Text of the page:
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Windows 7 compatibility sticker, but not for Netbooks?

Microsoft's attempt to create a universal Windows 7 logo sticker might only lead to more confusion.

(Atom Netbooks not included)

(Note: please see our updated correction on this story.)

Now here's an oddity: Microsoft's "Windows 7 compatible" sticker that will be affixed to nearly all Windows computers around Windows 7 launch doesn't seem to include current Atom Netbooks.

The reasoning, according to Microsoft's page and an Engadget report, is that these stickers will indicate that the computer in question can run all versions of Windows 7, including 64-bit. Says Mark Relph, Senior Director of the Microsoft Windows Strategy Group: "To be granted the Logo, products are tested to work with all versions of Windows 7 including 64-bit. This is an important change since 64 bit systems are becoming more mainstream." While future Atom processors will be 64-bit capable, current Intel Atom Netbooks with processors such as the Atom N270 can't run 64-bit Windows 7, and are thus off the list for this sticker.

Without a doubt, 64-bit operating systems are the future of mainstream. But to deny any system that can run Windows 7 in a non-64-bit environment a compatibility logo seems like absurdity at best, and a push to make consumers buy more expensive laptops at worst. This could create a scenario where a shopper goes looking for a Netbook, doesn't see a "Windows 7 compatible" sticker, and suddenly gets worried. Fear not, we say.

Microsoft has been in this logjam before with Windows Vista, except back then people were suing because their laptop said "Windows Vista Capable" and yet couldn't run the Aero graphics necessary for certain multimedia software. Microsoft had created a second logo sticker called "Vista Premium Ready" that indicated multimedia-friendliness, but it seemed to be way too confusing for consumers.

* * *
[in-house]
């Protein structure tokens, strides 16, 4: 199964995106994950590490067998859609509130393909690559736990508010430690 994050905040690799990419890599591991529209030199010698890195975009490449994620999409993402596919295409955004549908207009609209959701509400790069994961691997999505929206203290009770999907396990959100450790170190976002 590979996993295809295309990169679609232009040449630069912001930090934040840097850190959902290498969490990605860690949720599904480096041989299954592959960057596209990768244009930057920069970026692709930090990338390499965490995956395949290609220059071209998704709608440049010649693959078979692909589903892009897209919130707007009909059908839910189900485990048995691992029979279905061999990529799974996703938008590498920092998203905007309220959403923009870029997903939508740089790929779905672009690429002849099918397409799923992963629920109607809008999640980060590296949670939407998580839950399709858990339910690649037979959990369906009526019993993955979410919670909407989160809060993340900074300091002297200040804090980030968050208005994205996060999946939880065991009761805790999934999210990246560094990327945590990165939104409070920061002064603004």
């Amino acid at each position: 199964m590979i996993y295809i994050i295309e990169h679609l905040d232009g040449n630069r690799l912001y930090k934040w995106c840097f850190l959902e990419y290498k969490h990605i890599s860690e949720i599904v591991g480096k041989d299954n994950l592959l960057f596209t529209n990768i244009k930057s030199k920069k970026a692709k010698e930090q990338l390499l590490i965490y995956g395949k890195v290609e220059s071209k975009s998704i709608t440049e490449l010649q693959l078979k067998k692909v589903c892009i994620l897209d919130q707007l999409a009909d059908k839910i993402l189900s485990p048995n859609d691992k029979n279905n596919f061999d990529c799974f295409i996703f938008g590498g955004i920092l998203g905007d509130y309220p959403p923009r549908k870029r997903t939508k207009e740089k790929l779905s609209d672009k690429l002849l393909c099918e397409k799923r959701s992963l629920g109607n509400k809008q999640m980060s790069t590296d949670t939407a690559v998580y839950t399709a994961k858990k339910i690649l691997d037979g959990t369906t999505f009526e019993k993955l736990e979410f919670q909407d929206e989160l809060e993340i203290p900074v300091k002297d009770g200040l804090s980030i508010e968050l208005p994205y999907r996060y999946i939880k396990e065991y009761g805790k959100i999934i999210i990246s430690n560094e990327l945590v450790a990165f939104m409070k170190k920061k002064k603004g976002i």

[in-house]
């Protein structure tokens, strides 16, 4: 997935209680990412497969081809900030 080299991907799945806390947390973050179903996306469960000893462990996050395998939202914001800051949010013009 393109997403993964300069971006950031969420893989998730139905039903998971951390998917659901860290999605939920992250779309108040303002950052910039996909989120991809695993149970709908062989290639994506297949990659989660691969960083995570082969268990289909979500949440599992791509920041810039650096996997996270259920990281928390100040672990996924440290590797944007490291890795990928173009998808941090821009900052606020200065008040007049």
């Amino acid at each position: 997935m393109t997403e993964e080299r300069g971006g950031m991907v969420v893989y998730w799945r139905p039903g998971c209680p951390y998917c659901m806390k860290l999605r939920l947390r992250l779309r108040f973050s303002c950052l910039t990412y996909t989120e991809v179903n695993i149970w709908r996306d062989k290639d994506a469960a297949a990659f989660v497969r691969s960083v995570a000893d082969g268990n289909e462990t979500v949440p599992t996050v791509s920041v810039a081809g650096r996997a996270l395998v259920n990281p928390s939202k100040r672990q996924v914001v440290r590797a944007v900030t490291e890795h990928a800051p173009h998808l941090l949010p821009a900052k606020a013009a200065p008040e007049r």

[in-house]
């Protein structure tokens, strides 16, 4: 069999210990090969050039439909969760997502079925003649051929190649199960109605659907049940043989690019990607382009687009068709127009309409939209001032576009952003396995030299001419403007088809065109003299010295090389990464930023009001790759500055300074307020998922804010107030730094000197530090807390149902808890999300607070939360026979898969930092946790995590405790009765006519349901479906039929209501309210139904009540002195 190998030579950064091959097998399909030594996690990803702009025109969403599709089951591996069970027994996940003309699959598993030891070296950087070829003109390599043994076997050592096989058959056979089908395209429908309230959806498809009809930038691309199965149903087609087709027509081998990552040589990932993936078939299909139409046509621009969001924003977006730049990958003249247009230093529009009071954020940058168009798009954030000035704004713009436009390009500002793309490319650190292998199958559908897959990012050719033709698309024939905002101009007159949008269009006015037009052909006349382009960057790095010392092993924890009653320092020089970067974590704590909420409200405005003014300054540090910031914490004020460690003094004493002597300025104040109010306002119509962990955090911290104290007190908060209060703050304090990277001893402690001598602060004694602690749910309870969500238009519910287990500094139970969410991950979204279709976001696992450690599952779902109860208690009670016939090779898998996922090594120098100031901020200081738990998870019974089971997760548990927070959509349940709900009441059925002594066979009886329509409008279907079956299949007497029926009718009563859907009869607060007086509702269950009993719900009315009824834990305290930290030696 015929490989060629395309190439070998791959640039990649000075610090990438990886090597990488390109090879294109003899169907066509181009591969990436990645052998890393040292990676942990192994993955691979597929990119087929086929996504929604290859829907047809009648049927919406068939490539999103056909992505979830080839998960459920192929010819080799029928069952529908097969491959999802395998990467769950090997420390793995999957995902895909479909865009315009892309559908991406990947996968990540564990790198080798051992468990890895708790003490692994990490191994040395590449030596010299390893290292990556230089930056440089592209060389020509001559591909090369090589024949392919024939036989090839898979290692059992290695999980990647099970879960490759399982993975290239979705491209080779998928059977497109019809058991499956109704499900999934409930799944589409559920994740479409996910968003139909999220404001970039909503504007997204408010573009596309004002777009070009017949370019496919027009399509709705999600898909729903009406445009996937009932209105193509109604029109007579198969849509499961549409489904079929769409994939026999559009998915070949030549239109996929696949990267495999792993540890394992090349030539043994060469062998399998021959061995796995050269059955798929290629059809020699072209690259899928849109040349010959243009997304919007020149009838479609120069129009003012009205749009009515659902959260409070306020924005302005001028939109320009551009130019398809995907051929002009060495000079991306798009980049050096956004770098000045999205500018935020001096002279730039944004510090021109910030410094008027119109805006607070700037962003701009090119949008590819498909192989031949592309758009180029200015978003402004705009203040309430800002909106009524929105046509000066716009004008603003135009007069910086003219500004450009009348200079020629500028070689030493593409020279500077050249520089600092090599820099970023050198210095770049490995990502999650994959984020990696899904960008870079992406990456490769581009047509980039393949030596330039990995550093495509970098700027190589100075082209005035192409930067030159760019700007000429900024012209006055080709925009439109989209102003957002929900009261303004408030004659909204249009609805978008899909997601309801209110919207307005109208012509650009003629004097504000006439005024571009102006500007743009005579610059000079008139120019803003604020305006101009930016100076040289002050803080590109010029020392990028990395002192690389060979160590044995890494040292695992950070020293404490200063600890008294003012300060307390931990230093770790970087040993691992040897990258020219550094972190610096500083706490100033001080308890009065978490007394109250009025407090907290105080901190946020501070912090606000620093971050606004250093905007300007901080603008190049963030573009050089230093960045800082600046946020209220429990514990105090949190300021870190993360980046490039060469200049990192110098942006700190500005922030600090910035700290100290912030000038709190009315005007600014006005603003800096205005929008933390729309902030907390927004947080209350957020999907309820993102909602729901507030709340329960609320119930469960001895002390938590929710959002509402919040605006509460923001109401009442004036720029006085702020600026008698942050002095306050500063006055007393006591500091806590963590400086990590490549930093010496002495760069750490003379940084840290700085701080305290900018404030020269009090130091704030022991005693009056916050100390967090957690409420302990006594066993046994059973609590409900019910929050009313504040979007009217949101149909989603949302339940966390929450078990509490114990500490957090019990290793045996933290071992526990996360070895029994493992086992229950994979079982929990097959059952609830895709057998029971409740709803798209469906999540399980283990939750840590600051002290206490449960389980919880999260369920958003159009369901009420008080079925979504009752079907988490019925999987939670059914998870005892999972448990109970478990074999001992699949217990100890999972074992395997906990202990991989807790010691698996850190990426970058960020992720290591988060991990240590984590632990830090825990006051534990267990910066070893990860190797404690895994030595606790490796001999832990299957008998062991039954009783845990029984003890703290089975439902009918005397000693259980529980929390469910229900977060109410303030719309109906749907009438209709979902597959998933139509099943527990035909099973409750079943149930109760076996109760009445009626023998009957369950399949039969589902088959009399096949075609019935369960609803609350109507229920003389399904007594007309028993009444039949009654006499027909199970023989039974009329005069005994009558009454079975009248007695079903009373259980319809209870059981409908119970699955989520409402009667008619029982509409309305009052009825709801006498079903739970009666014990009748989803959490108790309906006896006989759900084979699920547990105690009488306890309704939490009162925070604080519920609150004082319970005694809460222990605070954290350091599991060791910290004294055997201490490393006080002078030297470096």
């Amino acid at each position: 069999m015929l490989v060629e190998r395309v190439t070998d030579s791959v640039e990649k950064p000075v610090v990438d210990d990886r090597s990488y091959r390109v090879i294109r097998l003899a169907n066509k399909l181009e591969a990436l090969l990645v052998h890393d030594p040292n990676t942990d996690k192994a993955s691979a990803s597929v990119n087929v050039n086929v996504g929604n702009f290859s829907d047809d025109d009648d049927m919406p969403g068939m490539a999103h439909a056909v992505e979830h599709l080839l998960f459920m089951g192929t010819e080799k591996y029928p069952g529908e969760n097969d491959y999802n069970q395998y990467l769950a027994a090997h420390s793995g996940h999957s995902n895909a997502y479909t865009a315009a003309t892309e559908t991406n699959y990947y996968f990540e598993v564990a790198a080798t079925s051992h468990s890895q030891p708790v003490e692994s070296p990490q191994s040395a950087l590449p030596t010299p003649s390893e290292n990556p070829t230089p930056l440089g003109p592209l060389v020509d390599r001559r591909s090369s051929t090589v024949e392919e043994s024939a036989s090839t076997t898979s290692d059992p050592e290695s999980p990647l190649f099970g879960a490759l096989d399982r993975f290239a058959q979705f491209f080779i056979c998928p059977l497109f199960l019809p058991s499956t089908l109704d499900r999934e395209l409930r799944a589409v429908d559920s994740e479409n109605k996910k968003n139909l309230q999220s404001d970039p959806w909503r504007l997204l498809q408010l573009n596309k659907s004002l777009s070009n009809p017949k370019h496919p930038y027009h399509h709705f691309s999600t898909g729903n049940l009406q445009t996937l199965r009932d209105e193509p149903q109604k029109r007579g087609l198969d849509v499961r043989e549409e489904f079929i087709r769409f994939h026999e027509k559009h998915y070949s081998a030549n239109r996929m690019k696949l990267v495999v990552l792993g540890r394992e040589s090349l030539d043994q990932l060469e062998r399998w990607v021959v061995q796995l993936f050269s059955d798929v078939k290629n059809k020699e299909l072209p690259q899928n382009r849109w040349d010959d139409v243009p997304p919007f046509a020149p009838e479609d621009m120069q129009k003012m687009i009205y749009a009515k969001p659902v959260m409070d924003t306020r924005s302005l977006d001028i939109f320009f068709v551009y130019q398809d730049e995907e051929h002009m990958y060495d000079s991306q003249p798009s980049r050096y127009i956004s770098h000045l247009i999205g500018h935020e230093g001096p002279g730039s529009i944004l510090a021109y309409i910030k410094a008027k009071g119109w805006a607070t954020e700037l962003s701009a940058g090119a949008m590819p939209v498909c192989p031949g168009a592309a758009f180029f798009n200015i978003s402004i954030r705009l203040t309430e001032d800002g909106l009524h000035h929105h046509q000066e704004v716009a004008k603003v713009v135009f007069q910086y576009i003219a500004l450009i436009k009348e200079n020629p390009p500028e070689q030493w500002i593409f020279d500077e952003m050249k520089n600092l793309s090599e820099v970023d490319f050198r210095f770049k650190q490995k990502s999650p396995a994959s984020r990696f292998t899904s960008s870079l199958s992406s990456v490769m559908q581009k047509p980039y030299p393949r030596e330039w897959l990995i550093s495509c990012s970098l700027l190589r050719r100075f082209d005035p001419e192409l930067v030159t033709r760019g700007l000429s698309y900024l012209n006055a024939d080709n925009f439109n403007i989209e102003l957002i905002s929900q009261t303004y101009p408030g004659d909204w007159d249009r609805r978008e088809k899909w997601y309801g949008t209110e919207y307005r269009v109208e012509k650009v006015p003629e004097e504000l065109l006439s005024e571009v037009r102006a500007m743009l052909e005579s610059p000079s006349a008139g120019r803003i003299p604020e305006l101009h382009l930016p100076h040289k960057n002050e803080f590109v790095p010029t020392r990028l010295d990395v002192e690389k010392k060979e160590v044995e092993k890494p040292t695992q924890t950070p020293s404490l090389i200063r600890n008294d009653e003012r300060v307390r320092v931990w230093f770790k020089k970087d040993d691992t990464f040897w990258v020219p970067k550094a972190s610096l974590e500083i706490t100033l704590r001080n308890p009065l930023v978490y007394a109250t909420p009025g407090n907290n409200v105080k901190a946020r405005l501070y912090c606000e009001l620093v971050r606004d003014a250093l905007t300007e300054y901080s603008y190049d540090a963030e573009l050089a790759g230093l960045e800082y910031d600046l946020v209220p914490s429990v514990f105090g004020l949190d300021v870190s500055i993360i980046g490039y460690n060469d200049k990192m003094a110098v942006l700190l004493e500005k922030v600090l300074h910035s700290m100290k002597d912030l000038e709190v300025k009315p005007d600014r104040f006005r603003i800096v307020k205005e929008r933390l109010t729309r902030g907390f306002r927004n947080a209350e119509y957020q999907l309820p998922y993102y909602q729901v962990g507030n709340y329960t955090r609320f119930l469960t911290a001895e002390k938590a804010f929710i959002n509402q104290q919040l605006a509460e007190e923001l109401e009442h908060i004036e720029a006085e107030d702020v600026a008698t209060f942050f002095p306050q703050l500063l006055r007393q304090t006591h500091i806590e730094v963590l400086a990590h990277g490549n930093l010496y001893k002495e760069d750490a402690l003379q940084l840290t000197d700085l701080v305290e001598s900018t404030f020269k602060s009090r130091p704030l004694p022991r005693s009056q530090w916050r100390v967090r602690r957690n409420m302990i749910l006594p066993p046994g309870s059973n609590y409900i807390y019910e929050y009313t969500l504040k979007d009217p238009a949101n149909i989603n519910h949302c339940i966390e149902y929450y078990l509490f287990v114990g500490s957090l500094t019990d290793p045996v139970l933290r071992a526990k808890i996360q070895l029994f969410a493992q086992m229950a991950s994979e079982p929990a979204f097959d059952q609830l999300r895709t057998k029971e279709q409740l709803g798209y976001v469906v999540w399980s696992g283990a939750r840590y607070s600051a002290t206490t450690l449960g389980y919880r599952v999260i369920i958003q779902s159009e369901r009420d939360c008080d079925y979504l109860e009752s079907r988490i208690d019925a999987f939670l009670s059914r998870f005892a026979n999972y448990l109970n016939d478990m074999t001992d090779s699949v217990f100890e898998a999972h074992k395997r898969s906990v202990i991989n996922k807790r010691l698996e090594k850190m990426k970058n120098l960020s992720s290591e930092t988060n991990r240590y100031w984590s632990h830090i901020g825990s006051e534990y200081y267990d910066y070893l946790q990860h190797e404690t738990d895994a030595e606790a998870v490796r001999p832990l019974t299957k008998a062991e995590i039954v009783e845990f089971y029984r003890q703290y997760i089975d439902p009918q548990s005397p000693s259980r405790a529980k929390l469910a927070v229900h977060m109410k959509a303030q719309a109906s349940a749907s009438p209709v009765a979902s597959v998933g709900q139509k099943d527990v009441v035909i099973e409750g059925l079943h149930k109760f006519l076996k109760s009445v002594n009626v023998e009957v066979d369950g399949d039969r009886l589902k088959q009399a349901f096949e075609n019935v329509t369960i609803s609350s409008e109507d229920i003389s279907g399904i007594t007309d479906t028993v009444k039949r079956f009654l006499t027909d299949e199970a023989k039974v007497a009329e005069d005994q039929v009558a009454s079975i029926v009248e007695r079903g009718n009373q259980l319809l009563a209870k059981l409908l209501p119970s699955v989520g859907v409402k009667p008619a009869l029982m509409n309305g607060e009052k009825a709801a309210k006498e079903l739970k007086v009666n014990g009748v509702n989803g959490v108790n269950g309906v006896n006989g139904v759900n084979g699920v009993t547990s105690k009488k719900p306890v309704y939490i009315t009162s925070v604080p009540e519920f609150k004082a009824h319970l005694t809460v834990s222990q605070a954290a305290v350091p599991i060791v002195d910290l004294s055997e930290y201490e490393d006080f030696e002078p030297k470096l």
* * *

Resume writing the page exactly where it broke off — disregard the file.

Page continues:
Perhaps that's what we're dealing with here as an aftermath: Microsoft being overly cautious not to market full Windows 7 capabilities in a lower-end machine.

Regardless of the reasoning, we're here to tell you that while Intel Atom Netbooks, of which there are many, won't be able to go 64-bit, they can still run Windows 7 just fine. We know, because we've tried. We hope Microsoft puts some kind of Windows 7 label on Netbooks to let people know they won't be stuck in Windows XP-land forever. May we suggest "Windows 7 copacetic?" You can have that one for free, Redmond.

UPDATE: Microsoft has since confirmed that "Windows 7 compatible" is a logo for peripherals only, and not desktops or laptops. Future stickers will address Windows 7 computers. See our updated story.